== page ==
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A now-deleted answer to this recent question prompted me to wonder about this and I can't find a clear answer in the top layer of google results, so I thought I'd ask here.

What are the possible magnetic fields with constant magnitude?

That is to say, suppose that $\mathbf B: \mathbb R^3 \to \mathbb R^3$ is

  • solenoidal, so $\nabla \cdot \mathbf B = 0$, and
  • with constant magnitude $|\mathbf B(\mathbf r)| \equiv B_0$.

What can be said about $\mathbf B$? Is the solenoidality condition strong enough to imply that $\mathbf B(\mathbf r)$ must be a constant vector field? Or is it possible for the direction of the vector field to change from point to point? If so, can a general description of this class of fields be formulated?

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  • $\begingroup$ When you say "constant" you mean no change in time or no change in space? I think the answer by @knzhou assume you are asking about time variation. Which I think is the more usual meaning. A field is uniform if the value is the same everywhere (at least in some region). $\endgroup$ – nasu Dec 10 '18 at 15:06
  • $\begingroup$ @nasu This is a constant-magnitude requirement on top of a magnetostatic (i.e. constant in time) framework. The mathematical specification is unambiguous. $\endgroup$ – Emilio Pisanty Dec 10 '18 at 15:16
  • $\begingroup$ @EmilioPisanty I think one approach here might be to write $B=\nabla \times A$ where $\nabla\cdot A = 0$. Requiring that $\nabla(|B^2|)=0$ will then give you a condition on $A$ although I'm not sure its pretty. $\endgroup$ – jacob1729 Dec 10 '18 at 15:19
  • $\begingroup$ I assume that you're ruling out a sheet of current in a plane because the field isn't regular at the plane? $\endgroup$ – Ben Crowell Dec 10 '18 at 17:40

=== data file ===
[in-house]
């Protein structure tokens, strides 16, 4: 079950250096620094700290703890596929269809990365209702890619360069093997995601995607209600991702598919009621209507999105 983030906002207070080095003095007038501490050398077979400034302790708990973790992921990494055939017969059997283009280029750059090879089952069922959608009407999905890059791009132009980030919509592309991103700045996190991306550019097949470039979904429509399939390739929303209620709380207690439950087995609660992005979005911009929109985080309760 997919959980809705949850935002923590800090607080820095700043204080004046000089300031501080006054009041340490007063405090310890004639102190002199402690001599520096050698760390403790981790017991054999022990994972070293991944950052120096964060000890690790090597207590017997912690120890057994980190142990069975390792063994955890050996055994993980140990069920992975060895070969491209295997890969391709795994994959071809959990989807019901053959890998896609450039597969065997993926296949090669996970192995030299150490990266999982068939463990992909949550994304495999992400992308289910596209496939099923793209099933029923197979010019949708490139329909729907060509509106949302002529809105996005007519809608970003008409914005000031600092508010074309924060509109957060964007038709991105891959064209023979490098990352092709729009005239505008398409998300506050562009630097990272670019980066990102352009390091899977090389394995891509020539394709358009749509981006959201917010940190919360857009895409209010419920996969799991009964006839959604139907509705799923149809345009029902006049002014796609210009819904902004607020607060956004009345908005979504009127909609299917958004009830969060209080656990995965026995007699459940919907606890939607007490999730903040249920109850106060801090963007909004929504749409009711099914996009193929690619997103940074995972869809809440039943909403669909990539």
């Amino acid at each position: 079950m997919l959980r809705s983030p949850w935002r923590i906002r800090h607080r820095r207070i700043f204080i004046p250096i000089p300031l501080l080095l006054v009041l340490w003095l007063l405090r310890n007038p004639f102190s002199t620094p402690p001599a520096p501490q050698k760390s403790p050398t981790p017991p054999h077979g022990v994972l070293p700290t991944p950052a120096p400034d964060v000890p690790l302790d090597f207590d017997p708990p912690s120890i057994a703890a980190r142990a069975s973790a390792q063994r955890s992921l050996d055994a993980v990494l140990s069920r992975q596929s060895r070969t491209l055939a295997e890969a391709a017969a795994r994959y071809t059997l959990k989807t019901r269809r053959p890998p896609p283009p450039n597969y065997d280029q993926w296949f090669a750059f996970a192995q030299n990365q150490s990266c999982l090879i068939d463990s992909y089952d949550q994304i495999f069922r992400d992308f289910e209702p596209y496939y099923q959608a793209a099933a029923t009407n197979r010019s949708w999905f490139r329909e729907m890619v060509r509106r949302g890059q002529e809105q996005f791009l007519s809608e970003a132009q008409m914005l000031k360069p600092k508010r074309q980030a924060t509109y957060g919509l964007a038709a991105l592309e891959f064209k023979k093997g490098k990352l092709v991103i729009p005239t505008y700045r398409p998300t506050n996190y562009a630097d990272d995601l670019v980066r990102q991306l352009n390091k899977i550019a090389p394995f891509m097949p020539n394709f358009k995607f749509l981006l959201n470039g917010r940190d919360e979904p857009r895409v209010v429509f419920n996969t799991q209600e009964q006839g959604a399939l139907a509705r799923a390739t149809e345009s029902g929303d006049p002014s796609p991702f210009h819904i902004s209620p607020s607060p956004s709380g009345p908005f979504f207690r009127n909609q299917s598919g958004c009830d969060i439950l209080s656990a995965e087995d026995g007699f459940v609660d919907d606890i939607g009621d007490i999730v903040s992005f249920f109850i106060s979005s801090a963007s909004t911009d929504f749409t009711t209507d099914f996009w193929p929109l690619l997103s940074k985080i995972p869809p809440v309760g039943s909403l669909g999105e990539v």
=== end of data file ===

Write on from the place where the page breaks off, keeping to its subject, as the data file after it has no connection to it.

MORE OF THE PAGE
• $\begingroup$ @Ben I was ruling it out primarily because I hadn't thought of the possibility ;-). But yes, it's probably a good idea to restrict this to regular fields. $\endgroup$ – Emilio Pisanty Dec 10 '18 at 18:35
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Partial answer: if there are no currents, all such magnetic fields must be constant.

In the absence of currents, we have $$\nabla \cdot \mathbf{B} = 0, \quad \nabla \times \mathbf{B} = 0.$$ The curl-free condition is equivalent to $\partial_i B_j = \partial_j B_i$, as is clear by writing it in terms of differential forms. As a result, the Laplacian of any field component vanishes, $$\partial^2 B_i = \partial_j \partial_j B_i = \partial_j \partial_i B_j = \partial_i (\partial_j B_j) = 0.$$ The Laplacian of the magnitude squared is hence $$\partial^2 |\mathbf{B}|^2 = 2B_i \partial^2 B_i + 2 (\partial_j B_i)(\partial_j B_i) = 2 (\partial_j B_i)^2.$$ Since $|\mathbf{B}|^2$ is constant, the left-hand side is zero and so is every term on the right-hand side. But then $\partial_j B_i = 0$, so $\mathbf{B}$ is constant.

When there are currents, we pick up an extra term, $$\partial^2 B_i \sim (\nabla \times \nabla \times \mathbf{B})_i \sim (\nabla \times \mathbf{J})_i.$$ Hence the argument also goes through if $\nabla \times \mathbf{J} = 0$. I'm not sure what the answer is for general $\mathbf{J}$.